That the seas are being overfished has been known for years. What researchers such as Ransom Myers and Boris Worm have shown is just how fast things are changing. They have looked at half a century of data from fisheries around the world. Their methods do not attempt to estimate the actual biomass （the amount of living biological matter） of fish species in particular parts of the ocean, but rather changes in that biomass over time. According to their latest paper published in Nature, the biomass of large predators （animals that kill and eat other animals） in a new fishery is reduced on average by 80% within 15 years of the start of exploitation. In some long-fished areas, it has halved again since then.
Dr. Worm acknowledges that these figures are conservative. One reason for this is that fishing technology has improved.Today’s vessels can find their prey using satellites and sonar, which were not available 50 years ago. That means a higher proportion of what is in the sea is being caught, so the real difference between present and past is likely to be worse than the one recorded by changes in catch sizes. In the early days, too, lonelines would have been more saturated with fish. Some individuals would therefore not have been caught, since no baited hooks would have been available to trap them, leading to an underestimate of fish stocks in the past. Furthermore, in the early days of longline fishing, a lot of fish were lost to sharks after they had been hooked. That is no longer a problem, because there are fewer sharks around now.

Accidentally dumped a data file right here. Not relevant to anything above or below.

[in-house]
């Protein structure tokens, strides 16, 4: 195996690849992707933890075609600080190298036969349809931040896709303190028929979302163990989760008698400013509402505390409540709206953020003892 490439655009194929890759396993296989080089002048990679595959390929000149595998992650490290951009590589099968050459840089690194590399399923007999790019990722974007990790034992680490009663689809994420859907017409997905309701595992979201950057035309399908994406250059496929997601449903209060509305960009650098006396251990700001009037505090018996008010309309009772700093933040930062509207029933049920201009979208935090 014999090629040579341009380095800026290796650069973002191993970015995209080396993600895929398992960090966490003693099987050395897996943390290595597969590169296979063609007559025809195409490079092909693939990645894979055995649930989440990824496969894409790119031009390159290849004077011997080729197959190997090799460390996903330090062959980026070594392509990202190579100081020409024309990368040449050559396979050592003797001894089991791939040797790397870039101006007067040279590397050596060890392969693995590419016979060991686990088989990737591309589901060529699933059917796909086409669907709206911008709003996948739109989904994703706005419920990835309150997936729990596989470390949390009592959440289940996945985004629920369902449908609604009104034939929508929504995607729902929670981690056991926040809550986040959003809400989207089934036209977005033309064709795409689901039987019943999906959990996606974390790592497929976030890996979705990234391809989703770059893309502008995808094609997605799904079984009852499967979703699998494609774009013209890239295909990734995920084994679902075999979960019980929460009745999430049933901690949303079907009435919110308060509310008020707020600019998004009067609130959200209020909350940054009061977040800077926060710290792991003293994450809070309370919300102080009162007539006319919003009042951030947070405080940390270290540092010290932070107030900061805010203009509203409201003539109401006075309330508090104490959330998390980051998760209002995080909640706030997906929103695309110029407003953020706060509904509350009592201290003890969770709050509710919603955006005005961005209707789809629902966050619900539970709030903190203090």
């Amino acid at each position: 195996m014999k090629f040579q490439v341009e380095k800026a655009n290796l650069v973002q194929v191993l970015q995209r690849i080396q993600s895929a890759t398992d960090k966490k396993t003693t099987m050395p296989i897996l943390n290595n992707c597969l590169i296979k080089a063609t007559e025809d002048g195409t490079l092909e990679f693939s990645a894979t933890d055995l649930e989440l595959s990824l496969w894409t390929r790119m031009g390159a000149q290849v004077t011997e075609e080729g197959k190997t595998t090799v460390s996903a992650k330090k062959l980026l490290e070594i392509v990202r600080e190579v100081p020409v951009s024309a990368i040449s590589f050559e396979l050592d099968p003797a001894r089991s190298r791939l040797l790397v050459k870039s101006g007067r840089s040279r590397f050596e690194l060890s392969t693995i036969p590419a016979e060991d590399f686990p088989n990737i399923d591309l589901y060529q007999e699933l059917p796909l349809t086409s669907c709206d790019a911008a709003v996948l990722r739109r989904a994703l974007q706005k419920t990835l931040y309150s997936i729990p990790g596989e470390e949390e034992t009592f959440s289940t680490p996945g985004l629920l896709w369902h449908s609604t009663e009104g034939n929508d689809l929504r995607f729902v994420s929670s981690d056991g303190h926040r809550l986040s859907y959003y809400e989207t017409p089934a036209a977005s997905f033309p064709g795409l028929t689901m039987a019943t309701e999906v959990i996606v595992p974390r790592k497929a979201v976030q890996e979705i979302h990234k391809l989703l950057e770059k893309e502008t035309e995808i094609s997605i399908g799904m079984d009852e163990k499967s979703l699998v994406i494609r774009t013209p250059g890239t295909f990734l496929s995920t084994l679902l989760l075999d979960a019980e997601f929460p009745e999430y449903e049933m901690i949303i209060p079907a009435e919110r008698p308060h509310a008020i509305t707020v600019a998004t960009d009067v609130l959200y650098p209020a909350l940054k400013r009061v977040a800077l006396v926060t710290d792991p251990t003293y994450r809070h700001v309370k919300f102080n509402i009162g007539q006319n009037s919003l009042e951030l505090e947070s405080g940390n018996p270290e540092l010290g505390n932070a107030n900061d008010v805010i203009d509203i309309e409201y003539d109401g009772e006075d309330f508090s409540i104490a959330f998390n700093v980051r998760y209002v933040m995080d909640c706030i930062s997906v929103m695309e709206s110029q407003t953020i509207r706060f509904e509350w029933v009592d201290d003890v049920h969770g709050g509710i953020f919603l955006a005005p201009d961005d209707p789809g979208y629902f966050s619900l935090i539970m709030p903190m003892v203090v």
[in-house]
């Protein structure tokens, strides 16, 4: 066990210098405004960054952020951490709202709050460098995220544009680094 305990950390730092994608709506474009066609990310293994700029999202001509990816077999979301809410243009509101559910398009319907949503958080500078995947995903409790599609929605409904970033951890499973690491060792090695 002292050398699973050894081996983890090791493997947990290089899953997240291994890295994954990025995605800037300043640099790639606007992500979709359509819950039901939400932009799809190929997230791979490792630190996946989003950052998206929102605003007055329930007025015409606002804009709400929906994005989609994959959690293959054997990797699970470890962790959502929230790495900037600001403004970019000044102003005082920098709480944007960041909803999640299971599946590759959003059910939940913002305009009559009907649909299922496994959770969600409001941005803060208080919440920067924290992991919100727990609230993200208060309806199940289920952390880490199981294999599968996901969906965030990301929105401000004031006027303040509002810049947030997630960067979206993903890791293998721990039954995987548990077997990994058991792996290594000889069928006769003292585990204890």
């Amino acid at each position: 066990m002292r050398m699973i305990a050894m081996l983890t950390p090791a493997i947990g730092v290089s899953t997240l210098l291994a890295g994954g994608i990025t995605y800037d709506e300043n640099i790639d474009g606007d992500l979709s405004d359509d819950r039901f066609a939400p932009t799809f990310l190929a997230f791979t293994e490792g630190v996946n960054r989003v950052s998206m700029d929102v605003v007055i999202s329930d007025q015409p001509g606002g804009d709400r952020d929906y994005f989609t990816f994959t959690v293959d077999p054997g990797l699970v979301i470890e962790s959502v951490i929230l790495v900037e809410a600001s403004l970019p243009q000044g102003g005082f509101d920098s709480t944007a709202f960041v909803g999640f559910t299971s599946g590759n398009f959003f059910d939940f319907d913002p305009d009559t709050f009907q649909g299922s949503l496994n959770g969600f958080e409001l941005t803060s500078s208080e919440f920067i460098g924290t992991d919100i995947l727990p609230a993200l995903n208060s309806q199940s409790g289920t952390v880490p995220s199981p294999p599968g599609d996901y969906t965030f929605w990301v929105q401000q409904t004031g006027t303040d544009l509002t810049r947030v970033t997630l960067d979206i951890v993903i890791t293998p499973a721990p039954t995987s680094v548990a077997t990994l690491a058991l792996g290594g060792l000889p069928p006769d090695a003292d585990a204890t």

Dr. Myers and Dr. Worm argue that their work gives a correct baseline, which future management efforts must take into account. They believe the date support an idea current among marine biologists, that of the “shifting baseline”. The notion is that people have failed to detect the massive changes which have happened in the ocean because they have been looking back only a relatively short time into the past. That matters because theory suggests that the maximum sustainable yield that can be cropped from a fishery comes when the biomass of a target species is about 50% of its original levels. Most fisheries are well below that， which is a bad way to be business.